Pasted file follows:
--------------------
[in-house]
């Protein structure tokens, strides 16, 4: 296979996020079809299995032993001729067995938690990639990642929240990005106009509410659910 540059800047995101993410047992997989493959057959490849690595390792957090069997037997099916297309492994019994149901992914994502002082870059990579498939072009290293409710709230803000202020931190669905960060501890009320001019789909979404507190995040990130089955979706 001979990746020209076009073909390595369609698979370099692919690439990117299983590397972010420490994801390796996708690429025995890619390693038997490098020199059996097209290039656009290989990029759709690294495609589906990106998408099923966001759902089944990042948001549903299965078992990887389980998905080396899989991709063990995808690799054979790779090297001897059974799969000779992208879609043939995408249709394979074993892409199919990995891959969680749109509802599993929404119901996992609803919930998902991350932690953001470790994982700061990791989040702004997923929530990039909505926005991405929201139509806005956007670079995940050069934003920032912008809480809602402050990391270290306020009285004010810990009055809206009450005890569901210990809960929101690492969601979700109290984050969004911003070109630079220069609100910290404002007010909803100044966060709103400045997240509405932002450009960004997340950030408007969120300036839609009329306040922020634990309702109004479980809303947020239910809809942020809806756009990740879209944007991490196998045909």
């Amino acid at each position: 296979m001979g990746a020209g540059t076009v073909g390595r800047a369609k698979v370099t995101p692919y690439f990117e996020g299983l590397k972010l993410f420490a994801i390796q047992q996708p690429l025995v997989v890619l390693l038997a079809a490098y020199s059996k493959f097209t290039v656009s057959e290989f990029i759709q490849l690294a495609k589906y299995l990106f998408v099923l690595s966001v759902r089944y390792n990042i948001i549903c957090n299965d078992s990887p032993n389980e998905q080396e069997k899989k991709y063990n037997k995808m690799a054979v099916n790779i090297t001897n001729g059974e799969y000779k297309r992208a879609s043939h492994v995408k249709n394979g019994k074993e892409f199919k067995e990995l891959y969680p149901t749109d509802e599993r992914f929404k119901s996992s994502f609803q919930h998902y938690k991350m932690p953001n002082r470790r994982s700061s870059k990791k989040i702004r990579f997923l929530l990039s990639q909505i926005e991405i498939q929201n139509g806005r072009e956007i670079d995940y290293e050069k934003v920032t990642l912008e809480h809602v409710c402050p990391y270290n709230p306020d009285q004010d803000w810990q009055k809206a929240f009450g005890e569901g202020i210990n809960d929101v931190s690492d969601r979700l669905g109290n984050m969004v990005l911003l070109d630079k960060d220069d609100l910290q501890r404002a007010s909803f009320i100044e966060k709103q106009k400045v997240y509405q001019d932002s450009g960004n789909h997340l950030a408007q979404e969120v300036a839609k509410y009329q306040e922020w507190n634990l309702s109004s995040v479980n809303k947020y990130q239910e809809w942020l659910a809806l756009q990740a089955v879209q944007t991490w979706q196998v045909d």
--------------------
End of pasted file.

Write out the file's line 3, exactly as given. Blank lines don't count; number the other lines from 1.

């Amino acid at each position: 296979m001979g990746a020209g540059t076009v073909g390595r800047a369609k698979v370099t995101p692919y690439f990117e996020g299983l590397k972010l993410f420490a994801i390796q047992q996708p690429l025995v997989v890619l390693l038997a079809a490098y020199s059996k493959f097209t290039v656009s057959e290989f990029i759709q490849l690294a495609k589906y299995l990106f998408v099923l690595s966001v759902r089944y390792n990042i948001i549903c957090n299965d078992s990887p032993n389980e998905q080396e069997k899989k991709y063990n037997k995808m690799a054979v099916n790779i090297t001897n001729g059974e799969y000779k297309r992208a879609s043939h492994v995408k249709n394979g019994k074993e892409f199919k067995e990995l891959y969680p149901t749109d509802e599993r992914f929404k119901s996992s994502f609803q919930h998902y938690k991350m932690p953001n002082r470790r994982s700061s870059k990791k989040i702004r990579f997923l929530l990039s990639q909505i926005e991405i498939q929201n139509g806005r072009e956007i670079d995940y290293e050069k934003v920032t990642l912008e809480h809602v409710c402050p990391y270290n709230p306020d009285q004010d803000w810990q009055k809206a929240f009450g005890e569901g202020i210990n809960d929101v931190s690492d969601r979700l669905g109290n984050m969004v990005l911003l070109d630079k960060d220069d609100l910290q501890r404002a007010s909803f009320i100044e966060k709103q106009k400045v997240y509405q001019d932002s450009g960004n789909h997340l950030a408007q979404e969120v300036a839609k509410y009329q306040e922020w507190n634990l309702s109004s995040v479980n809303k947020y990130q239910e809809w942020l659910a809806l756009q990740a089955v879209q944007t991490w979706q196998v045909d």